In a March 6, 2012 photo provided by Fox News, Fox News anchors Megyn Kelly and Bret Baier are seated at the anchor desk at the Fox New York Studios. Four years ago, Kelly roved the Democratic and Republican convention floors as a reporter for Fox. This week in Tampa, Fla., she's in Fox's booth as co-anchor with Bret Baier for the 2012 meetings.

Bias as a Vehicle for Viewership

With increasing polarization among Americans in terms of political views, many news networks adopt a strong political stance in order to appeal to a specific group of people, and ultimately boost their views. The emergence of news stations that have an obvious conservative or liberal tilt, such as FOX News and MSNBC, have created an unhealthy tradition of only providing one viewpoint on an issue while disregarding other viewpoints. Talk shows featuring iconic hosts and politically charged conversations have emerged to appeal even more to specific audiences.

Political campaigns offer news programs many new opportunities to engage in bias and spike their viewer counts. Media coverage of candidates focuses on unflattering pieces of background information that could potentially skew voters’ opinions, since coverage of negative characteristics attracts many more viewers than coverage of a candidate’s positive characteristics. These factors create an atmosphere of negative attention toward politics.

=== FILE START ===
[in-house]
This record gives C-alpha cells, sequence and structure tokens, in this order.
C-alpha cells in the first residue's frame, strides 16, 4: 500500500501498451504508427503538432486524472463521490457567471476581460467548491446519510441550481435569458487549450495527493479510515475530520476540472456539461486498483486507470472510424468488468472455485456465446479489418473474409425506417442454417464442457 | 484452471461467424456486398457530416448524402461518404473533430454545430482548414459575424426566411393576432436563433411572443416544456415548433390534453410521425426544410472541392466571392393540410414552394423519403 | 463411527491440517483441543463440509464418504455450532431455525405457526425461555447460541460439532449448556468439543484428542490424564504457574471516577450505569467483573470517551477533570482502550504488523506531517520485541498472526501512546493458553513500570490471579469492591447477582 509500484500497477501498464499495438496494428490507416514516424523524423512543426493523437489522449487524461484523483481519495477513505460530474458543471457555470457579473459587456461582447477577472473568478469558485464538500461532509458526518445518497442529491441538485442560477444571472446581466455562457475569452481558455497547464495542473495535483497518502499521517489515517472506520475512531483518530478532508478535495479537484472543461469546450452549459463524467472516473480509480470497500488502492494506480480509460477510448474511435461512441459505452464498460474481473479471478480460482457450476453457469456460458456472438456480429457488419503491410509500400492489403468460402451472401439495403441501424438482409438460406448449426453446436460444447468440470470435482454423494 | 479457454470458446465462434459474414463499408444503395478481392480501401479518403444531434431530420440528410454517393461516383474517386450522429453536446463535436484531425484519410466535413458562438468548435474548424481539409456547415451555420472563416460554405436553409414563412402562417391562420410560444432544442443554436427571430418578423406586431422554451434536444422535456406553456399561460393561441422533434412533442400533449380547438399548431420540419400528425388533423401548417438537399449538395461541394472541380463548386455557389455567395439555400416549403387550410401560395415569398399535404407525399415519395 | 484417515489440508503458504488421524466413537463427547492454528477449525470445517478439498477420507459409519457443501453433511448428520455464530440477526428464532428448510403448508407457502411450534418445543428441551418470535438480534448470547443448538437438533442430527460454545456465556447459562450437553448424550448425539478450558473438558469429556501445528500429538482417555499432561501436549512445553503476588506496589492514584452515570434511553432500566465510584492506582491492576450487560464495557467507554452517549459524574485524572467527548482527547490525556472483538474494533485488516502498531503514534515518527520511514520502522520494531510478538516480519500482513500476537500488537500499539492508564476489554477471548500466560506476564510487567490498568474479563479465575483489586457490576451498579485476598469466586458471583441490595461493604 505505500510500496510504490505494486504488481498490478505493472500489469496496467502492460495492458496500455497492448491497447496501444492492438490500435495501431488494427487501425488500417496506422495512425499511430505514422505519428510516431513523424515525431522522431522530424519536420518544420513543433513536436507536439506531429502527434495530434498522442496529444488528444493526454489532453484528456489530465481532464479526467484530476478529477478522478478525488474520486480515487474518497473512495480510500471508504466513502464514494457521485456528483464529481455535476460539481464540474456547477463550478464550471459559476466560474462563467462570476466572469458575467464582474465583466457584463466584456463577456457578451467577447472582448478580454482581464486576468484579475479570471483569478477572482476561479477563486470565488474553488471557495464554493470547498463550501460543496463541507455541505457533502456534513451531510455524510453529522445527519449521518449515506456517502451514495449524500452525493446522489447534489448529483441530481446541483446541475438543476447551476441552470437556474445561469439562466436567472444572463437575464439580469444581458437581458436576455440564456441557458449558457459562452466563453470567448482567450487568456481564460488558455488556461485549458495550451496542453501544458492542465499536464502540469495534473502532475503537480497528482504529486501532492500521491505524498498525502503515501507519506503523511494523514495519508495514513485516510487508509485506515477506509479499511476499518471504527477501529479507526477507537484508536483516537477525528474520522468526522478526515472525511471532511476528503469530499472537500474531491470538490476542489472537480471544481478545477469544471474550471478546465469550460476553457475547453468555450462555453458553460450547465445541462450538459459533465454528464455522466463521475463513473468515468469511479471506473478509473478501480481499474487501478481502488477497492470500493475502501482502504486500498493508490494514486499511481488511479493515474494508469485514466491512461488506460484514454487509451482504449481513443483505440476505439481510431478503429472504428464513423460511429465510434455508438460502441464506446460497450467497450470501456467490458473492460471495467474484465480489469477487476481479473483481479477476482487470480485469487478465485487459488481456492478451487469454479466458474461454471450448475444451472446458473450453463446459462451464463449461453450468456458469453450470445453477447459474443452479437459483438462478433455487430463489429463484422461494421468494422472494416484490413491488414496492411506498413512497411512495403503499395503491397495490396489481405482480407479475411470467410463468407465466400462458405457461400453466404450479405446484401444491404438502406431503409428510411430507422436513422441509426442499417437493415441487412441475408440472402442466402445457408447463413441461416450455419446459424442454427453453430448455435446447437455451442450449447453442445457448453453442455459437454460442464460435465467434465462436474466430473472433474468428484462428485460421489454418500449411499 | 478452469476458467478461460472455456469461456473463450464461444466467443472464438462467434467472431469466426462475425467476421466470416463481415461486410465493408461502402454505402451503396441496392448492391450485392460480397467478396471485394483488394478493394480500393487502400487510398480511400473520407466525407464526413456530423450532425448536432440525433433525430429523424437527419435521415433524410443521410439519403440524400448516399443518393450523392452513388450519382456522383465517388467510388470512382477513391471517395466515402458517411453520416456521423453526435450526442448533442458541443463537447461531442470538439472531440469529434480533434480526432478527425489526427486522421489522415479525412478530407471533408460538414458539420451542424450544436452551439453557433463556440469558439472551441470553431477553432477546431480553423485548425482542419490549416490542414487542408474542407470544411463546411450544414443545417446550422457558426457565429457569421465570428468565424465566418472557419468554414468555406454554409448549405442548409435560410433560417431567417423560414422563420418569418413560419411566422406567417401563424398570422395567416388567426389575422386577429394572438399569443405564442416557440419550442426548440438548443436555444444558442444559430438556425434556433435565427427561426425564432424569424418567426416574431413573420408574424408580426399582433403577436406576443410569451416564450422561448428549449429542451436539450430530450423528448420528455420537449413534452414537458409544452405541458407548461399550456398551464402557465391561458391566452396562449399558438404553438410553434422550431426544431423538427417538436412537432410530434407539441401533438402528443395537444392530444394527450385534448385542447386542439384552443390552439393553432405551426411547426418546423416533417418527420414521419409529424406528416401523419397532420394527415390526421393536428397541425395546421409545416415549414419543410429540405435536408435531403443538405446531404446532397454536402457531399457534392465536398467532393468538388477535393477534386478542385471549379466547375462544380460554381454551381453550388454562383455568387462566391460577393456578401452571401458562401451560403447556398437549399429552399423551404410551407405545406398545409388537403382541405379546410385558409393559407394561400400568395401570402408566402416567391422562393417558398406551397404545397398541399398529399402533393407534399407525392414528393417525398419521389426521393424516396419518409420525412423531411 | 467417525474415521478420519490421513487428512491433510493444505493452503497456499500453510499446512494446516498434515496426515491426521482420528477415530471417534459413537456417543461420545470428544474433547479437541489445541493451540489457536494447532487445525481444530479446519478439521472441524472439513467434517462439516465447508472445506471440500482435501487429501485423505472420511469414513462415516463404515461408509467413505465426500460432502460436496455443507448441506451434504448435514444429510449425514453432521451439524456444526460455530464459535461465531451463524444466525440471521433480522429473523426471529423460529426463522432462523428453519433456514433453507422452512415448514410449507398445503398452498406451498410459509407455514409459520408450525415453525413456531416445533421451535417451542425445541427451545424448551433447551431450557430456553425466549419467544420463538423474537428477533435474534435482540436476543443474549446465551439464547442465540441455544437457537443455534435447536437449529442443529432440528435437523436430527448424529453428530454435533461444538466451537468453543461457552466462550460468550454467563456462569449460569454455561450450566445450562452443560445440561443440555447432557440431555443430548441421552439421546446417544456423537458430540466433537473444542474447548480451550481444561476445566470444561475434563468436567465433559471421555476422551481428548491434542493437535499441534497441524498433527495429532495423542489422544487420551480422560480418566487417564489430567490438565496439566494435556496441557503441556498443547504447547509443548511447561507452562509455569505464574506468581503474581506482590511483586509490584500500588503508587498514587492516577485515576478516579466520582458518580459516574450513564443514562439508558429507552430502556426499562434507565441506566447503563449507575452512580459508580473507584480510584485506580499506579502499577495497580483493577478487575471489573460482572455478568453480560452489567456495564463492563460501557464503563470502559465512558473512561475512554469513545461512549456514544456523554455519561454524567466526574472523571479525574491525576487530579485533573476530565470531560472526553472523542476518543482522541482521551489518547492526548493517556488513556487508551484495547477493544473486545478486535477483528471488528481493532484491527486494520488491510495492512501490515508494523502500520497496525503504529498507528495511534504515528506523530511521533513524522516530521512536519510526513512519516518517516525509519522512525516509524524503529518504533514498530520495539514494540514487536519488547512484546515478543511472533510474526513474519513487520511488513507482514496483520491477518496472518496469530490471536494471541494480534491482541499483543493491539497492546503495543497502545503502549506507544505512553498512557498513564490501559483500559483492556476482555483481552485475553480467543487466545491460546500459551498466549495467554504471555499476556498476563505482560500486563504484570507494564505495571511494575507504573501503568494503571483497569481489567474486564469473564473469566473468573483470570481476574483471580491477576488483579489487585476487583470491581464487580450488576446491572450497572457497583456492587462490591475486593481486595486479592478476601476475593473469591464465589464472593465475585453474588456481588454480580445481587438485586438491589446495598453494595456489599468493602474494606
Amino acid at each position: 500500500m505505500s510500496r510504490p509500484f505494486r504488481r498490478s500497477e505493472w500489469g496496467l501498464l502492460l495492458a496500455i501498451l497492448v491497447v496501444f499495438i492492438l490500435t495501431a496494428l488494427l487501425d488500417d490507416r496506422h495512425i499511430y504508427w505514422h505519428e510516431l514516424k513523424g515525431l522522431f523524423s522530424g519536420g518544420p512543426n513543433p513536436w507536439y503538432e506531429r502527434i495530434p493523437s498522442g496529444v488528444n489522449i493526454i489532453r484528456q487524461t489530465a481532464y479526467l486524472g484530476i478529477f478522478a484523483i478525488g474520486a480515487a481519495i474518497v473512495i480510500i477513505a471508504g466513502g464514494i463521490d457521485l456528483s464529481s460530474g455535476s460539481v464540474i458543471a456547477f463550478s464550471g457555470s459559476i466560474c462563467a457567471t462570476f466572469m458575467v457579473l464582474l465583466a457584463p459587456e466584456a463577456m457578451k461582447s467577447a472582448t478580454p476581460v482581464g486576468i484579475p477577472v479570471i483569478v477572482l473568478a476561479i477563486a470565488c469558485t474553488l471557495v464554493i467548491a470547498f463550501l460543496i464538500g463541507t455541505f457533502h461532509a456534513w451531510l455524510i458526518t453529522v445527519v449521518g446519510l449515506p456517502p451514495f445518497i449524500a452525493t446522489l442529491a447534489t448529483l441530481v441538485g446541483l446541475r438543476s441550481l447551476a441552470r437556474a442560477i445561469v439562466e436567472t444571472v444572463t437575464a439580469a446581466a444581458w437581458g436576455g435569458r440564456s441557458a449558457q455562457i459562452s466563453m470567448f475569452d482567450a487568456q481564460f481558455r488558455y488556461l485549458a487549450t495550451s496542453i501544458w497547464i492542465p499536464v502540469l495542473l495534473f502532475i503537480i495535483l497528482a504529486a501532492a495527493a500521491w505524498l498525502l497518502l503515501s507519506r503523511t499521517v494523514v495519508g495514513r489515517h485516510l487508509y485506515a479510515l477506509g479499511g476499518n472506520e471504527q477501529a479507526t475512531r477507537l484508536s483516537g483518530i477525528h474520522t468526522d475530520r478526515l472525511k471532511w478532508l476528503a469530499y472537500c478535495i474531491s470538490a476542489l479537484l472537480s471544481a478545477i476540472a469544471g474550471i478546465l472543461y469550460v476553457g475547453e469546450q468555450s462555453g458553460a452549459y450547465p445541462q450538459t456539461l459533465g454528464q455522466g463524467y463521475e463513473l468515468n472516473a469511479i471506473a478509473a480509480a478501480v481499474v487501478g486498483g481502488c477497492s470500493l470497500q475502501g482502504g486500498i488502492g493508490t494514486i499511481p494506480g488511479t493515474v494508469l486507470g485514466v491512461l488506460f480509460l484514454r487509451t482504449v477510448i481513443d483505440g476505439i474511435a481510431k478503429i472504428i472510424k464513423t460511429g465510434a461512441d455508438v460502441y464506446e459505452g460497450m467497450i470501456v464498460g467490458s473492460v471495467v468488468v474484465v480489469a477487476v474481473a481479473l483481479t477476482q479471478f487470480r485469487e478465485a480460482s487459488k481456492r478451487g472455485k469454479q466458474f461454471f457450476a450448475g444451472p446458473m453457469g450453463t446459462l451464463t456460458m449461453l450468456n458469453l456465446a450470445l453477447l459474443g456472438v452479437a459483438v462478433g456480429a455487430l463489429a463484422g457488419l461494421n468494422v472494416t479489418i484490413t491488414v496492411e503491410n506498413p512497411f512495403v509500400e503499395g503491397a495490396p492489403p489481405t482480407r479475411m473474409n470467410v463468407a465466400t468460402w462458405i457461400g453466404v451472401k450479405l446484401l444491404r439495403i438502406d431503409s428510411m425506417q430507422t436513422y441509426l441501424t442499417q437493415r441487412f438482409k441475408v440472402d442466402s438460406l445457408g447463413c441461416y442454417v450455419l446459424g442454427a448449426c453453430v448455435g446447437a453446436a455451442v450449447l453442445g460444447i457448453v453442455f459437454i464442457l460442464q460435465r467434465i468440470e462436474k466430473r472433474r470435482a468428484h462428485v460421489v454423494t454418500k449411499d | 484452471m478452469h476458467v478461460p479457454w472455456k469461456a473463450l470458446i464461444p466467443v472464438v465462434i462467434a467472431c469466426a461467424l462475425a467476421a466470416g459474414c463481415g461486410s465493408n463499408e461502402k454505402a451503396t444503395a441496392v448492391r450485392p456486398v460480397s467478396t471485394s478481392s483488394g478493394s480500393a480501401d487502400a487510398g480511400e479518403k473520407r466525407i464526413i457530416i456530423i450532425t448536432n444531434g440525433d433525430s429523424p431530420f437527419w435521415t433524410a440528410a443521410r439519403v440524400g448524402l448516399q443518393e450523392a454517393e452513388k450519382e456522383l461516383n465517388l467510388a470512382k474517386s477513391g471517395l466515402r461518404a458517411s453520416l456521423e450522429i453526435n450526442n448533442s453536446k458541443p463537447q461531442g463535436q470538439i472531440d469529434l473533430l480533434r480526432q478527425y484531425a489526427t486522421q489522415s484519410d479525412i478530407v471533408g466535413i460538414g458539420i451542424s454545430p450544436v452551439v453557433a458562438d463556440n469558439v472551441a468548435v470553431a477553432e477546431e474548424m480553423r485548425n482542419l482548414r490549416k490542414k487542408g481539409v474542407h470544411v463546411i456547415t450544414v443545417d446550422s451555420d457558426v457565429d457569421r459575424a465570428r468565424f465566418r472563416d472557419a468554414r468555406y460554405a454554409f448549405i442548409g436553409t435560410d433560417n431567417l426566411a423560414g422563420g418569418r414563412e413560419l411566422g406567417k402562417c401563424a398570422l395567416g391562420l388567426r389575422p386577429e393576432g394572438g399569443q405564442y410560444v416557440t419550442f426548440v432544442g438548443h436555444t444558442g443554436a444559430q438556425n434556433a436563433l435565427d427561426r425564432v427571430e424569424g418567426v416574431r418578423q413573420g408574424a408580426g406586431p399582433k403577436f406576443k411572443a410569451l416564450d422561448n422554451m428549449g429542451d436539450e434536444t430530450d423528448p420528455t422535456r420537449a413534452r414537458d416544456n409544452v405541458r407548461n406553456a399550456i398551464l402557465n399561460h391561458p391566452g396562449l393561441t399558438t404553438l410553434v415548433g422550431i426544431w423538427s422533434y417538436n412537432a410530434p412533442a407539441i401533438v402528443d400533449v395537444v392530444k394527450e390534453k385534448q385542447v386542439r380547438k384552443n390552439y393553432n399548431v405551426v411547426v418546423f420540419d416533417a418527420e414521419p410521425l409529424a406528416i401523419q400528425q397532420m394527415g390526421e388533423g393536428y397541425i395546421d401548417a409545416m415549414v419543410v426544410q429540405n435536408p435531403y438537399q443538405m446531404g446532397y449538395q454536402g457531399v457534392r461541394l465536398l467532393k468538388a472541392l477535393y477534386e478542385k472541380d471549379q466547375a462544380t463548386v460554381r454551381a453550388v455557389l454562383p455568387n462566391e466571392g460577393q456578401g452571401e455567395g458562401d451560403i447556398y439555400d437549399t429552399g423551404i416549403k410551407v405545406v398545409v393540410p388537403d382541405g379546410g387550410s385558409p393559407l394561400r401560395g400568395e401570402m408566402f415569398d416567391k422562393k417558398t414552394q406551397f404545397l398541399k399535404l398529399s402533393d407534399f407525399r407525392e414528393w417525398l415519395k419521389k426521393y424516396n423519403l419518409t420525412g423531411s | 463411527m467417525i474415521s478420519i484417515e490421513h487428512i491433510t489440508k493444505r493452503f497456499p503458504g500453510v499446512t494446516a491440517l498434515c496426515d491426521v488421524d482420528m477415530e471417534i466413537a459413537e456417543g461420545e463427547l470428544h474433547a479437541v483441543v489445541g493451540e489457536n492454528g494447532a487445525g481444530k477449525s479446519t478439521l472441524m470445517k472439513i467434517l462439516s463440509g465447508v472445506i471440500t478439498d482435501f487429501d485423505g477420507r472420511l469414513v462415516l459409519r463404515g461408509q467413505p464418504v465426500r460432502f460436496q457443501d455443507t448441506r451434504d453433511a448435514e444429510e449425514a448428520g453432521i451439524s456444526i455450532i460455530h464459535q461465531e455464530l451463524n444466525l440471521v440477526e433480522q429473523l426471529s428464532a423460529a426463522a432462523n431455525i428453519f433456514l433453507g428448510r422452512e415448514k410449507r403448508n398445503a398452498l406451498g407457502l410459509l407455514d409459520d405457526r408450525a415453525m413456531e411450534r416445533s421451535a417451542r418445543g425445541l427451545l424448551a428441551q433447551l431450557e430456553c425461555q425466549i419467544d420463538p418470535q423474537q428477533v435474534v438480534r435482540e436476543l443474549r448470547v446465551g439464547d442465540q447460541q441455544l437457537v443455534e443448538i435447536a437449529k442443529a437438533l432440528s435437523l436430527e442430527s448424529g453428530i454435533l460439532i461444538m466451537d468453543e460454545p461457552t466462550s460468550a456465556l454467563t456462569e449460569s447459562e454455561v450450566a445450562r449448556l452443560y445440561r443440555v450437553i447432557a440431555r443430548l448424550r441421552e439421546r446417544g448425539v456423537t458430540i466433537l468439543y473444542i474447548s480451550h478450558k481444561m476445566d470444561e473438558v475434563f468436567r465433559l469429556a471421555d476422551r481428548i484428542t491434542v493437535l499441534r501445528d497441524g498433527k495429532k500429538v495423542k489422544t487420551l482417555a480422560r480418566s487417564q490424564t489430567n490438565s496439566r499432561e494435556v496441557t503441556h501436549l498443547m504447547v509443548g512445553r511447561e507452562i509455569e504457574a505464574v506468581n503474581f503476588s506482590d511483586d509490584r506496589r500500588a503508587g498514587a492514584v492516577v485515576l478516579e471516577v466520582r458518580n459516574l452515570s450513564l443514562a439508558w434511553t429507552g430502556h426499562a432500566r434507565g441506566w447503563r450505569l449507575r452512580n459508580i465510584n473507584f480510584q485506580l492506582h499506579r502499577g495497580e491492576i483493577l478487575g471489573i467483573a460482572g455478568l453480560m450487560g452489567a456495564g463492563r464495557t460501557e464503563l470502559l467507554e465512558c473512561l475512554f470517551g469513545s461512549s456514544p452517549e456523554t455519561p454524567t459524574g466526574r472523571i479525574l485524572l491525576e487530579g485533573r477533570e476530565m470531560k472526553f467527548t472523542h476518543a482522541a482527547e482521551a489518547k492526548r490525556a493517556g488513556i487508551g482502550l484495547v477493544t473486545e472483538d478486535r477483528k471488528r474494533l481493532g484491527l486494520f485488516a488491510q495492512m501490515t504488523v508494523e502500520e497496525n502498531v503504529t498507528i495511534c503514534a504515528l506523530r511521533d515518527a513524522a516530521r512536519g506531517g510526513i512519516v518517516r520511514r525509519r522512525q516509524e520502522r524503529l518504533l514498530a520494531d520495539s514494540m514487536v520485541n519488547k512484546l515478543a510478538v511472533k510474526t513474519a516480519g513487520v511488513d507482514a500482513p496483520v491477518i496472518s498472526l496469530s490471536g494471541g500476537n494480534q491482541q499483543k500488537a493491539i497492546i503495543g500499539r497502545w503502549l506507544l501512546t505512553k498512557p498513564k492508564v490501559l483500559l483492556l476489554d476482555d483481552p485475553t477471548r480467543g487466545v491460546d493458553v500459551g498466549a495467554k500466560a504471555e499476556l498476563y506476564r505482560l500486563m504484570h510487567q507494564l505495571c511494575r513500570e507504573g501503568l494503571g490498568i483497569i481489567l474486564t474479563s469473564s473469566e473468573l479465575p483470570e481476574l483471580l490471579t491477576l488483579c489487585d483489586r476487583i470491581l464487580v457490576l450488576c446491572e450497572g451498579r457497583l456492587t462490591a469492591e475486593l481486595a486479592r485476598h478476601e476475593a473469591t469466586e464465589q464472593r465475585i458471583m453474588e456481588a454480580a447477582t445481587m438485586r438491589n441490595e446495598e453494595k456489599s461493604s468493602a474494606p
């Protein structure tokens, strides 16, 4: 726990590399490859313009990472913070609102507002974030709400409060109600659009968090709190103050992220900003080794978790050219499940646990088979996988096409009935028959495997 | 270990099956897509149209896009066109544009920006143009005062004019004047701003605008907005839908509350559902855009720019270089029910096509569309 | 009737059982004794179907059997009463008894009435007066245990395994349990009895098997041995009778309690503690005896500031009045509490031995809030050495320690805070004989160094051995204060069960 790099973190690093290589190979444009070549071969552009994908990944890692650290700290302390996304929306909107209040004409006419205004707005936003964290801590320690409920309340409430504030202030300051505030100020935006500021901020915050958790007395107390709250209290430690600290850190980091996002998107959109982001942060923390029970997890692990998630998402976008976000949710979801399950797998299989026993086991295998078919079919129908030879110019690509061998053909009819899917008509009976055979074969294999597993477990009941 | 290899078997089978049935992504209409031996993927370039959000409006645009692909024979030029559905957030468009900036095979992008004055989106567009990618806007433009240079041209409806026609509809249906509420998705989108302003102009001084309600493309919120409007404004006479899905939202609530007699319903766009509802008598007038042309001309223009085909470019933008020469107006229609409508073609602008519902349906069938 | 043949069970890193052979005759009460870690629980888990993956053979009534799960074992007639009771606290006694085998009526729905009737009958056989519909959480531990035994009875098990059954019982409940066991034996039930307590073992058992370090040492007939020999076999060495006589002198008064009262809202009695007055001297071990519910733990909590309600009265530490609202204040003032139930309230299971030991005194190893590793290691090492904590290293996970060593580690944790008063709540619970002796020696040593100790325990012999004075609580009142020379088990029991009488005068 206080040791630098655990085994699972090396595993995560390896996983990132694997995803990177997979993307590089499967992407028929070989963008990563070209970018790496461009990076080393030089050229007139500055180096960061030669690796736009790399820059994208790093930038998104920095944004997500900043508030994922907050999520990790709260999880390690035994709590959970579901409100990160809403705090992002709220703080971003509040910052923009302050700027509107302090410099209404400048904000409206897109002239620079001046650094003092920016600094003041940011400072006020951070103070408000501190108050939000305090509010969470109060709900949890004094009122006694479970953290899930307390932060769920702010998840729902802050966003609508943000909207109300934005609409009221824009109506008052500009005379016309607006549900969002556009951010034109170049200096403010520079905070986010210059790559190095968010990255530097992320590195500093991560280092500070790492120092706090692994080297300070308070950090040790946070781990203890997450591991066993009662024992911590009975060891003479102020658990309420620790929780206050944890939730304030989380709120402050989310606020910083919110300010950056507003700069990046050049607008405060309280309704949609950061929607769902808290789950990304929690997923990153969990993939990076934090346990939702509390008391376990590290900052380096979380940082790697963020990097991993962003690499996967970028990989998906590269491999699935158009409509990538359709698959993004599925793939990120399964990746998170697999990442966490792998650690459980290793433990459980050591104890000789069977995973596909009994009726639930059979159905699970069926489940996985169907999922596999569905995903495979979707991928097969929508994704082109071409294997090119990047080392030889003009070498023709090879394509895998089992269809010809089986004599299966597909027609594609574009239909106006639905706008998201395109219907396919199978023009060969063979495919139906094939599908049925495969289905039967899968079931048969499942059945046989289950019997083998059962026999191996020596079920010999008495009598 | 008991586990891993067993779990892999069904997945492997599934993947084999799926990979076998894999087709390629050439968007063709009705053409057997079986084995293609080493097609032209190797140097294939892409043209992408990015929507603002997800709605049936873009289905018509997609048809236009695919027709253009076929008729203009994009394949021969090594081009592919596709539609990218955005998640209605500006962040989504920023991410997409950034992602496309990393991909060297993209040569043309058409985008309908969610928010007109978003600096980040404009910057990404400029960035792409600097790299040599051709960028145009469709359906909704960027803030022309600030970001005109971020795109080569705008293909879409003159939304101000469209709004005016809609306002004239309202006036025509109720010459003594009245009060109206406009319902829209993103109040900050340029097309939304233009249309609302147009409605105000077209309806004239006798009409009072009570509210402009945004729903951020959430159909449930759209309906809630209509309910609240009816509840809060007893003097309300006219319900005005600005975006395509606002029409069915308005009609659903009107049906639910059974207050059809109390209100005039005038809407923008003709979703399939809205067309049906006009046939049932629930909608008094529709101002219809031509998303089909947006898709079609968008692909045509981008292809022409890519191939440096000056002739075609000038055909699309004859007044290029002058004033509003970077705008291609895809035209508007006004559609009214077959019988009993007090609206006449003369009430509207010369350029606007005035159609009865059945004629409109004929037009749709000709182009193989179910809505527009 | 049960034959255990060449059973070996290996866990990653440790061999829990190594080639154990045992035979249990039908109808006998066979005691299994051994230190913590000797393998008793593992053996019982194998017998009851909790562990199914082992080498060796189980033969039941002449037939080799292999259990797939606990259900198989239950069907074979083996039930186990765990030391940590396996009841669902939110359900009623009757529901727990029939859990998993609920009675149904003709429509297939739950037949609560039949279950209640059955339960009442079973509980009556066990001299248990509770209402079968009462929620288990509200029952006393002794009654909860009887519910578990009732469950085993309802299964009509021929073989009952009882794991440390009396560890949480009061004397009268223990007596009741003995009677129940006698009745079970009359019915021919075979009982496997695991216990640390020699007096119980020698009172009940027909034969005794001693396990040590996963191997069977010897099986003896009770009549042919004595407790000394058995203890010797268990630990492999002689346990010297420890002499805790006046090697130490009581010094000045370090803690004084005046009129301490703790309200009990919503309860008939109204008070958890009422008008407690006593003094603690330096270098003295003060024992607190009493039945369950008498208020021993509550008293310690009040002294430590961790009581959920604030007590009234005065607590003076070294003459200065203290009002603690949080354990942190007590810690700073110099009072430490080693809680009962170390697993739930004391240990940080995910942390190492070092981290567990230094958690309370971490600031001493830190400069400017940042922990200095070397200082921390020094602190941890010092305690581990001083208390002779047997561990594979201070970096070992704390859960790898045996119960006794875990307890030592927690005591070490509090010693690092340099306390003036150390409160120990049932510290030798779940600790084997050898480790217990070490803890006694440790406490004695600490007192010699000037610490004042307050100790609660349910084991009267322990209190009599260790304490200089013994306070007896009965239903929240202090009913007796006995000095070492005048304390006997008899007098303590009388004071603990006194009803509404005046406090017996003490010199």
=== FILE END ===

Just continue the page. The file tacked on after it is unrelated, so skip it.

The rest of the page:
An overall negative and critical tone also helps news networks boost their numbers. Audiences are vastly more entertained by adversarial journalism than analytical journalism. The growth of adversarial journalism spiked after the Watergate scandal of Nixon’s presidency; coverage of the scandal and subsequent trials drew in huge numbers of viewers. Following this event, reporters began to take on a new role as critics of American cultures and practices, especially concerning the government.

While negative news interests us and may encourage more people to tune into the news, it has a number of drawbacks. There is some evidence to support that negative news may have an adverse impact on the behavior of viewers, and too much negative news may cause citizens to adopt a sense of hopelessness about the government and American society, believing them to be broken beyond repair.

A Steady Balance

While there is little doubt that the proliferation of overly entertaining, biased, and negative news is problematic, it does offer benefits. News programs before the 1970s, while very informative and relatively unbiased, were considered terribly boring and sometimes difficult to understand. Modifying the news programs to better suit the needs and wants of viewers ultimately draws more viewers in and encourages them to stay informed about local issues.